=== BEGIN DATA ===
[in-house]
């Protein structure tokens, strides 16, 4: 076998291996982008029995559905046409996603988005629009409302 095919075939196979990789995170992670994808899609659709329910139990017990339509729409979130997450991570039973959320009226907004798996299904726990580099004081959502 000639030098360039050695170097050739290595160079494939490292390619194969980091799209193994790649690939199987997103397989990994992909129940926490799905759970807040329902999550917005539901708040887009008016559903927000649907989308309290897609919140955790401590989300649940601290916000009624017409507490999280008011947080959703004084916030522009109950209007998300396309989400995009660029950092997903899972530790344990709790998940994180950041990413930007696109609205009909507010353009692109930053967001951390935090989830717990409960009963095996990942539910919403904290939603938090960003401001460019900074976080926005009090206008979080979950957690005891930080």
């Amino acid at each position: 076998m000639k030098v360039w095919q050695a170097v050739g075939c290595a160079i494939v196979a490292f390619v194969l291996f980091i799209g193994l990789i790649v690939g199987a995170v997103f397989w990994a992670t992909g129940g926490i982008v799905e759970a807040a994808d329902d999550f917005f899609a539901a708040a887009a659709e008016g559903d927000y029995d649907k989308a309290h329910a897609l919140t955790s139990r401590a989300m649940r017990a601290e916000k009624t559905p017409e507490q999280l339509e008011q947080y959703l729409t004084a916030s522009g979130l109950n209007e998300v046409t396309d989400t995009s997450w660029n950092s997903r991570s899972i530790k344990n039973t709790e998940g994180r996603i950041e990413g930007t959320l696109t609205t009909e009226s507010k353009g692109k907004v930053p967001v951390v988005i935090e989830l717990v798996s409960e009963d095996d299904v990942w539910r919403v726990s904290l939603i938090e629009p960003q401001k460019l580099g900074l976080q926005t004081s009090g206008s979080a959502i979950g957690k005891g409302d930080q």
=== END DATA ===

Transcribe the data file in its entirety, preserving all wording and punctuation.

[in-house]
């Protein structure tokens, strides 16, 4: 076998291996982008029995559905046409996603988005629009409302 095919075939196979990789995170992670994808899609659709329910139990017990339509729409979130997450991570039973959320009226907004798996299904726990580099004081959502 000639030098360039050695170097050739290595160079494939490292390619194969980091799209193994790649690939199987997103397989990994992909129940926490799905759970807040329902999550917005539901708040887009008016559903927000649907989308309290897609919140955790401590989300649940601290916000009624017409507490999280008011947080959703004084916030522009109950209007998300396309989400995009660029950092997903899972530790344990709790998940994180950041990413930007696109609205009909507010353009692109930053967001951390935090989830717990409960009963095996990942539910919403904290939603938090960003401001460019900074976080926005009090206008979080979950957690005891930080």
């Amino acid at each position: 076998m000639k030098v360039w095919q050695a170097v050739g075939c290595a160079i494939v196979a490292f390619v194969l291996f980091i799209g193994l990789i790649v690939g199987a995170v997103f397989w990994a992670t992909g129940g926490i982008v799905e759970a807040a994808d329902d999550f917005f899609a539901a708040a887009a659709e008016g559903d927000y029995d649907k989308a309290h329910a897609l919140t955790s139990r401590a989300m649940r017990a601290e916000k009624t559905p017409e507490q999280l339509e008011q947080y959703l729409t004084a916030s522009g979130l109950n209007e998300v046409t396309d989400t995009s997450w660029n950092s997903r991570s899972i530790k344990n039973t709790e998940g994180r996603i950041e990413g930007t959320l696109t609205t009909e009226s507010k353009g692109k907004v930053p967001v951390v988005i935090e989830l717990v798996s409960e009963d095996d299904v990942w539910r919403v726990s904290l939603i938090e629009p960003q401001k460019l580099g900074l976080q926005t004081s009090g206008s979080a959502i979950g957690k005891g409302d930080q």